I handed over the key to my Dodge Challenger SRT8 last week, and the little lobe of my brain that exists in a state of perpetual preadolescence was not happy about it. Not one bit.
I thought nothing could out-wow the metallic-tangerine Chevrolet Camaro SS that landed in my driveway a week earlier, but Challenger did. It’s yellow — but not merely yellow. Volkswagen Beetles and Mini Coopers are merely yellow. There’s nothing merely about the Challenger SRT8. It’s DETONATOR YELLOW.
Now I’m not sure I appreciate the conclusions my fellow motorists were likely drawing about my endowment — intellectual or anatomical — but I just couldn’t not enjoy this thing. (Double negatives — that can’t be a good sign.) It’s loud, visually and aurally, and it has way, way too much hood for the 21st century. But that’s okay; it’s good, flag-wavy fun. The edgy Camaro takes itself a bit more seriously, while the Challenger is a study-hall doodle come to life. It’s not as out-there as the Plymouth Prowler was, but in 40 years, I suspect this big Dodge will still have a fairly fervent fan base.
Dynamically, the Camaro SS is the better car by a nose, but the Challenger is more fun to drive by the same measure. Go figure. The Camaro feels quicker, more buttoned-down, more focused. It seems more ready and willing to go head-to-head with the Ford Mustang GT. The Challenger feels ginormous. It’s certainly fast, but not unlike the Challenger of yore, seems a bit happier to do so in a straight line (Dodge claims it’ll rush to 60 mph in 4.9 seconds). That said, you have to marvel at progress: Brembo brakes on slotted rotors, a really terrific six-speed manual with a pistol-grip shifter, and of course, a 6.1-liter Hemi V-8 with 425 horsepower. Truth told, the car reminds me a whole lot more of an early ’90s Porsche 928 than it does late ’60s American iron.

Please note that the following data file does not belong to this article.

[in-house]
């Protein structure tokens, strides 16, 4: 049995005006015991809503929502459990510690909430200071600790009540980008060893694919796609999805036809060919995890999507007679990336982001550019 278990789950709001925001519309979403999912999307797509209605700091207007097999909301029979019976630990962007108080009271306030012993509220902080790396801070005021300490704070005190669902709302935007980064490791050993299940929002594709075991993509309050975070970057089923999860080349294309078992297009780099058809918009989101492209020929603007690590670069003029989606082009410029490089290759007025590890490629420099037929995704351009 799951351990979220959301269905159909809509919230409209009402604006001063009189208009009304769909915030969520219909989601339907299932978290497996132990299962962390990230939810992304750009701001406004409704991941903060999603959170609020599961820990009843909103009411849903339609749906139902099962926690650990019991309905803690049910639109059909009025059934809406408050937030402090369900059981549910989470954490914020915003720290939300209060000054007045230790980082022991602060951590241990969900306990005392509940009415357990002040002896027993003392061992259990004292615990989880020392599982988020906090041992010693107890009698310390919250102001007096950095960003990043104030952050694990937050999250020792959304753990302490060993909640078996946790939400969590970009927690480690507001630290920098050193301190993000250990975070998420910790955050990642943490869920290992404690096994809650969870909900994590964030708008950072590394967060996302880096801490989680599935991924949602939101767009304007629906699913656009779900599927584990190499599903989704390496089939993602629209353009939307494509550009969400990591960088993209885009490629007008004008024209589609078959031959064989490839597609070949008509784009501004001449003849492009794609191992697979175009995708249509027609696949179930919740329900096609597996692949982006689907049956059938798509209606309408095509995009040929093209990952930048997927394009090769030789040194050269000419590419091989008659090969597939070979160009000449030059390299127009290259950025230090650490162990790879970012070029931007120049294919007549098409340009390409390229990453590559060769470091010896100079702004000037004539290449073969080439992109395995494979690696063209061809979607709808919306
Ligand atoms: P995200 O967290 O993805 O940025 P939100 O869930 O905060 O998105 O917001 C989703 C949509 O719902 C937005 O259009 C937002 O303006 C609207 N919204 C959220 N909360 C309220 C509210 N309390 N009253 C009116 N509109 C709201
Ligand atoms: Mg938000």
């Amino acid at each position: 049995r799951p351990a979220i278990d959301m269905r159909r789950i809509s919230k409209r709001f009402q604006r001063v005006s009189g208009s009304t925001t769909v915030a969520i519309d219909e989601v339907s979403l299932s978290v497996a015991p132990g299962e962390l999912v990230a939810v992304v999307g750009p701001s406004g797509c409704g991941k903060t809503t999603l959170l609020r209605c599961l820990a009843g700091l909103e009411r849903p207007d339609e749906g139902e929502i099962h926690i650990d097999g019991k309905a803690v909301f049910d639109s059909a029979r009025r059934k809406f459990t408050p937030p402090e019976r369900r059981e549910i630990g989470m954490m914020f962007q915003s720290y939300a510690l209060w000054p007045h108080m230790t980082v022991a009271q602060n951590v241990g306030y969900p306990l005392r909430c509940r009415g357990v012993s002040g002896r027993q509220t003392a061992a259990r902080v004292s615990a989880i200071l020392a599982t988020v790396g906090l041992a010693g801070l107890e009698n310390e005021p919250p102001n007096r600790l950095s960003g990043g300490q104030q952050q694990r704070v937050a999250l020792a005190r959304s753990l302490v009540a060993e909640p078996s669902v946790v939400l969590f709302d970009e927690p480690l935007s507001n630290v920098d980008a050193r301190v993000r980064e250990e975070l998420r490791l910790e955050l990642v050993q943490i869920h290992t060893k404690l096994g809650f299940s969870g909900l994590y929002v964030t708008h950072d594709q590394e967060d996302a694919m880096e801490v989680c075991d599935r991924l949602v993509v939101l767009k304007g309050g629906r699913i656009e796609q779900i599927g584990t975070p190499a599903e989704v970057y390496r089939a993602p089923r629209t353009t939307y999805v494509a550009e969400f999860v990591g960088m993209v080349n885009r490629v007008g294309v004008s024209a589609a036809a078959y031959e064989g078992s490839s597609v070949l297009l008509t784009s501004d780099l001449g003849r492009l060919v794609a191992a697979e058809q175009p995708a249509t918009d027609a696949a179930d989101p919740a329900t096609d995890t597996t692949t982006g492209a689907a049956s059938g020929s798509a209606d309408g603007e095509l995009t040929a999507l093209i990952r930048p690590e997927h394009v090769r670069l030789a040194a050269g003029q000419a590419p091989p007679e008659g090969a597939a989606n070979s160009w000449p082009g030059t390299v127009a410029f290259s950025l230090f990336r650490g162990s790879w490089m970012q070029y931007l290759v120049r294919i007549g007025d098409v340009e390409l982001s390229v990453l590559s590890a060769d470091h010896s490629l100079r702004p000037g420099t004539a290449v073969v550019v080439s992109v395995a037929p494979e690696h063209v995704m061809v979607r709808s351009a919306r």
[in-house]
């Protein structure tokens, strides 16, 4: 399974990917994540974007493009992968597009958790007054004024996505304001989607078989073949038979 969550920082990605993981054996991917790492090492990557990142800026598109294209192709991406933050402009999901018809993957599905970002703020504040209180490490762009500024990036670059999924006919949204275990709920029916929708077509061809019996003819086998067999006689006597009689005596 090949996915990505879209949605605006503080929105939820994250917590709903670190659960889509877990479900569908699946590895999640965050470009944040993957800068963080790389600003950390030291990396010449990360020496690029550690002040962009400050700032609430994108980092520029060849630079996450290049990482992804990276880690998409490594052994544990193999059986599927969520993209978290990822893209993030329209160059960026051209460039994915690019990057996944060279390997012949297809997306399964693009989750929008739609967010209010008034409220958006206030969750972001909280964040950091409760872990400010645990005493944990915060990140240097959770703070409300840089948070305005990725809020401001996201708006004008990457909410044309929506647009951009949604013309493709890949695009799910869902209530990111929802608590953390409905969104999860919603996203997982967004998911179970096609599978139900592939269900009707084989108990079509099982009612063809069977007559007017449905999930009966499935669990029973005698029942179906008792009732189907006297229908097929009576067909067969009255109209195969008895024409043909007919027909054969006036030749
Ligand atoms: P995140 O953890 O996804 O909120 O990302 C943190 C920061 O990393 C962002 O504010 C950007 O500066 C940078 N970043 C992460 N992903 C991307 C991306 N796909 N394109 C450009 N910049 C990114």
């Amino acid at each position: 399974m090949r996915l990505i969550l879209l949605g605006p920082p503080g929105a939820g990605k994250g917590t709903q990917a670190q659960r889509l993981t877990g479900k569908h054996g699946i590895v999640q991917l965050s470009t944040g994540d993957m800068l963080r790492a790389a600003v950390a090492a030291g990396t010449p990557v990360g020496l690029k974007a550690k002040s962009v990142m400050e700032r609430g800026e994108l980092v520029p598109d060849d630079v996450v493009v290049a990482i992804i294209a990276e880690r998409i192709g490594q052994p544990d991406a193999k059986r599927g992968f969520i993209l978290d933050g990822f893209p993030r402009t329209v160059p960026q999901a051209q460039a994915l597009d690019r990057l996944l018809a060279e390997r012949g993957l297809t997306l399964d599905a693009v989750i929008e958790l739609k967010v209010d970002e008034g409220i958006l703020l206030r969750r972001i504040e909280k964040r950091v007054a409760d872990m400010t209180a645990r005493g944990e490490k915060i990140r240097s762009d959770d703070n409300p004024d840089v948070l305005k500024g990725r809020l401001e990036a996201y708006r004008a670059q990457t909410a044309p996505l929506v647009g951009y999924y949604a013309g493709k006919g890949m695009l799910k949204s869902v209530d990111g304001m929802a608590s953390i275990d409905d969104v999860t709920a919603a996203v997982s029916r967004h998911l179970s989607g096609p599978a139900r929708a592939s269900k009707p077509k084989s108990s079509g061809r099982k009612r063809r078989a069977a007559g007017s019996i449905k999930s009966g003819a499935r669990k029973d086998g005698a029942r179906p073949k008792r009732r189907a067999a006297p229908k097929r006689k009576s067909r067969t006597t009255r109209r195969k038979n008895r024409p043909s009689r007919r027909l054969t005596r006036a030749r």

As a writer, you have to tread lightly when covering cars like these. Their fans can be a bit, um, enthusiastic. I could write that the Challenger’s exhaust gasses smelled like fresh-baked cookies and some Challenger Guy would flame me for it in the comments section. These are vehicles (like Corvettes and 911s) where sweet words are never sweet enough and the casting of aspersions is grounds for a whuppin’. They’re quicker, faster, and thirstier than anybody really needs, but that’s beside the point. They’re cars that inspire passion, and passion and common sense rarely walk hand in hand.